PEG

PEG

PEG is the contracted name for polyethylene glycol-7 glyceryl cocoate, and it’s derived from coconut acid and polyethylene glycol. It’s a non-ionic surfactant that functions as an emollient as well as a moisturizing, emulsifying, conditioning, and thickening agent in personal care products. Its compatibility with other non-ionic surfactants as well as a wide range of cationic and anionic surfactants makes it a very useful candidate for inclusion in many personal care product formulations. One main concern with PEGs is that they facilitate the absorption of lead and other heavy metals into the body.

PEGs are polymers of ethylene oxide, and although ethylene oxide is used in the manufacture of many personal care products, it’s highly toxic even in small amounts. For this reason, it’s considered too unsafe for direct use as a household product. Ethylene oxide causes several cancers, including breast, liver and bone cancer, as well as lymphoid and brain tumors, mesothelioma, and leukemia. The International Agency for Research on Cancer, the American Conference of Governmental Industrial Hygienists, and the German Commission for the Investigation of Health Hazards of Chemical Compounds in the Work Area classify ethylene oxide as a cancer-causing (carcinogenic) chemical.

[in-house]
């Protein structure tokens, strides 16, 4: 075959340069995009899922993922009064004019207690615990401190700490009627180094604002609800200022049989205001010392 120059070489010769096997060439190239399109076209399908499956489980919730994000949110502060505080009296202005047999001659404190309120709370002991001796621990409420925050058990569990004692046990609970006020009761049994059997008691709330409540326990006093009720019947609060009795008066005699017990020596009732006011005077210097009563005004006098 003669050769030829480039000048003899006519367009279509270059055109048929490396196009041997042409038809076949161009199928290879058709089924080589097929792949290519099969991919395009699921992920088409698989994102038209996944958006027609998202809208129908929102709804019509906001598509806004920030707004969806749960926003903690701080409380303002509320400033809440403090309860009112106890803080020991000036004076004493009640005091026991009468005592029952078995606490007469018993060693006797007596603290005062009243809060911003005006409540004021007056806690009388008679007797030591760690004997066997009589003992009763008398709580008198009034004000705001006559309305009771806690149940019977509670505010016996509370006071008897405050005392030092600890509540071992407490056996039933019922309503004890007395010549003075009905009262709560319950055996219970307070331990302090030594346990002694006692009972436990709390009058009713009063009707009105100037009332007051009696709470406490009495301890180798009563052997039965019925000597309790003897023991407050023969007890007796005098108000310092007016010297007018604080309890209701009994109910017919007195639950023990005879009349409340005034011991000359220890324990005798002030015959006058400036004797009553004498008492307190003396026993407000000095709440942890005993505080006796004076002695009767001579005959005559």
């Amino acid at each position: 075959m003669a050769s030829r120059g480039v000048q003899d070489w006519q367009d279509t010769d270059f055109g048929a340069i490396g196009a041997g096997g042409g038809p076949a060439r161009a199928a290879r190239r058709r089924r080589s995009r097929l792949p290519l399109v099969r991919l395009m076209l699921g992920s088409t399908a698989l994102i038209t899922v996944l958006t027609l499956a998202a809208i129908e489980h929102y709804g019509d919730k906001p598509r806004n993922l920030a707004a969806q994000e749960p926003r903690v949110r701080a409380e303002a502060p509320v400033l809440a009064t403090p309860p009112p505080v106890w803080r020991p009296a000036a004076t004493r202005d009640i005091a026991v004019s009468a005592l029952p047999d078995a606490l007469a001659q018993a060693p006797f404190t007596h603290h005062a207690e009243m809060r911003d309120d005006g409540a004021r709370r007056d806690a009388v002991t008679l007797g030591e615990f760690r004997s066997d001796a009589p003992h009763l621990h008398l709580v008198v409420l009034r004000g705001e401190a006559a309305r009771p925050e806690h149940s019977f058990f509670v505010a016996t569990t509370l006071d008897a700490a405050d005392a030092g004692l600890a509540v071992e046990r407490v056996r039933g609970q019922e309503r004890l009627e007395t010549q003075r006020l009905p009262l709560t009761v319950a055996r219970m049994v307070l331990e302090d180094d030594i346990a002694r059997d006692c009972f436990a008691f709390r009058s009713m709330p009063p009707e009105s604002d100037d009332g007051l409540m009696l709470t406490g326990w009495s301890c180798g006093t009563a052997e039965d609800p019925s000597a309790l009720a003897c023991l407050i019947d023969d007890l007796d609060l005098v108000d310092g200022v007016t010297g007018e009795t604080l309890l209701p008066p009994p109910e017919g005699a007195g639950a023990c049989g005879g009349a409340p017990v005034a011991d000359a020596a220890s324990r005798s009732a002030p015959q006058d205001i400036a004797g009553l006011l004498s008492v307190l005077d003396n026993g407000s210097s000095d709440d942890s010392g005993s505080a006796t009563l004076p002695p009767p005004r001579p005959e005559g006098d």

Ethylene oxide inhalation can be highly toxic. Continuous inhalation can produce carcinogenic effects and many health problems including dizziness, convulsions, seizures, comas, reproductive defects, neurological disorders, nausea, vomiting, headaches, irritation of the respiratory tract, memory loss, risk of cataract formation, as well as damage to the lungs, bronchi, and trachea. Skin exposure can lead to frost bite, irritation and dermatitis. Long-term exposure, either through inhalation or ingestion, can be fatal.

Note that products containing PEG and other chemicals that have been ethoxylated, or treated with ethylene oxide, induce cancer due to contamination by 1,4-dioxane, a carcinogen that’s produced when two molecules of ethylene glycol react (see ammonium laureth sulfate, polysorbates, steareths, and sodium laureth sulfate for more information about ethoxylation).